Labor lawyer Bernard "Bernie" Kleiman, who was instrumental in changing the face of labor negotiations during a 46-year career with the United Steelworkers union, died Wednesday of a heart attack. He was 78 and lived in Squirrel Hill.
Colleagues and adversaries describe Mr. Kleiman, who advised five USW presidents, as an indefatigable advocate of working people, a cause he actively supported even after his official retirement in June. Last week, Mr. Kleiman visited six cities in Ohio, Nebraska, Kansas and Wisconsin as part of a USW road tour in support of 12,000 union members locked in a two-month strike against Goodyear Tire & Rubber.
"It's hard to imagine the union without him," said USW general counsel Paul Whitehead. "I know of no one who's more identified with the union over the long haul."
Mr. Kleiman was instrumental in bringing the Civil Rights Act to the steel industry in 1974, when a federal judge issued a consent decree establishing goals for hiring women and minority workers and promoting them.
A year earlier, he was the architect of the so-called Experimental Negotiating Agreement, which barred the union from striking for financial reasons in exchange for wage increases tied to inflation.
The concept was a well-intentioned effort to prevent customers, worried about the threat of constant strikes disrupting supplies, from purchasing imported steel. Negotiated during an era when inflation frequently advanced at a double-digit pace, the agreement raised hourly wages from $2.50 to $12.50 in less than a decade.
Increased labor costs were only one of the reasons the industry fell on hard times in the 1980s. The wage protection was undone in 1983, when the USW agreed to its first-ever concessionary contract in order to save jobs in the beleaguered industry.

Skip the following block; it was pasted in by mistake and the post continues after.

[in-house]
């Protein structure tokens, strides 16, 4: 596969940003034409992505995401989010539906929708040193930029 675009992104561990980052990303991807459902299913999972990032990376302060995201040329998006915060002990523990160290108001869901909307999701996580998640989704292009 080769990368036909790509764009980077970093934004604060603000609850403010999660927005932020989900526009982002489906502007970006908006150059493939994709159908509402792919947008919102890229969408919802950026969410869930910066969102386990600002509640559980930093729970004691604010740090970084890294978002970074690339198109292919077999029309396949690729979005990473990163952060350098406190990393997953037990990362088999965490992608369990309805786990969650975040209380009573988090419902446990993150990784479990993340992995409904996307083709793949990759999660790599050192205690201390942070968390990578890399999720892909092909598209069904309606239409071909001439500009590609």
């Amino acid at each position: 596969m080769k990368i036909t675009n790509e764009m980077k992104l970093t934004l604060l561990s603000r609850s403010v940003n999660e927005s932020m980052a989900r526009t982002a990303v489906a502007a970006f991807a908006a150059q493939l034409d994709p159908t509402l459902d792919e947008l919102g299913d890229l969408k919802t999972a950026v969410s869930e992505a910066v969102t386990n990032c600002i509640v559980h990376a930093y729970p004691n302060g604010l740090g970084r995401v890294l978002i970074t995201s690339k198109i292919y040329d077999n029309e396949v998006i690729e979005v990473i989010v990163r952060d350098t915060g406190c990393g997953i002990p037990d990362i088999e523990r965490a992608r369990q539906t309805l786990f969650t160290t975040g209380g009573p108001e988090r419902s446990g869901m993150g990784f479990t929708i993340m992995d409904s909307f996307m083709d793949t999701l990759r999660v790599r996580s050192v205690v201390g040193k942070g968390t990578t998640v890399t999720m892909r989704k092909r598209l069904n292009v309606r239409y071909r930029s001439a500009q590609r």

The experimental contract was only one example of Mr. Kleiman introducing new concepts at the bargaining table. He sought contract language that would protect workers from some of the cataclysmic forces shaking the industry. The innovations include restrictions on the amount of work companies contract out, requirements that companies invest in plants in exchange for concessions and job protection in the event a company is sold. The bargaining points were later adopted by other unions.
"He was always on the creative edge," said Andy Kramer, a Jones Day attorney who had sat on the other side of the bargaining table from Mr. Kleiman since the 1970s, when the USW won the right to represent workers at Newport News Shipbuilding, Mr. Kramer's client.
"Bernie was tenacious. He was creative. He was always moving you to think about new positions," Mr. Kramer said.
Mr. Kleiman was born in Chicago and grew up in Kendallville, Ind., where his father was a scrap dealer. He enlisted in the U.S. Army after graduating from high school, serving in Korea. Upon his return, he earned a degree in metallurgical engineering from Purdue University before graduating with a law degree from Northwestern University, where he was a member of the law review.
He joined the USW in 1960 as the attorney for then District 31 covering Illinois and Indiana. He moved to the Pittsburgh headquarters five years later when he was named the union's general counsel under then President I.W. Abel.
"It's difficult to overstate his impact on the union," said USW President Leo W. Gerard.
Outside the union, Mr. Kleiman was active in the Democratic Party, Americans for Democratic Action and the American Civil Liberties Union.
Survivors include his wife, Gloria Baime Kleiman; daughter Leslie Kleiman of Cobble Hill, British Columbia; son David Kleiman of Chicago; stepchildren Ronald Baime of Marshall, Michael Baime of Philadelphia, David Baime of Washington, and Lynn Mamet of Sherman Oaks, Calif.; brother David Kleiman of Indianapolis; sister Carolyn Winn of Locust Valley, N.Y.; and 12 grandchildren.
Services will be at 3 p.m. today at Ralph Schugar Chapel, 5509 Centre Ave., Shadyside, preceded by visitation at 1:30 p.m.
Len Boselovic can be reached at email@example.com or 412-263-1941.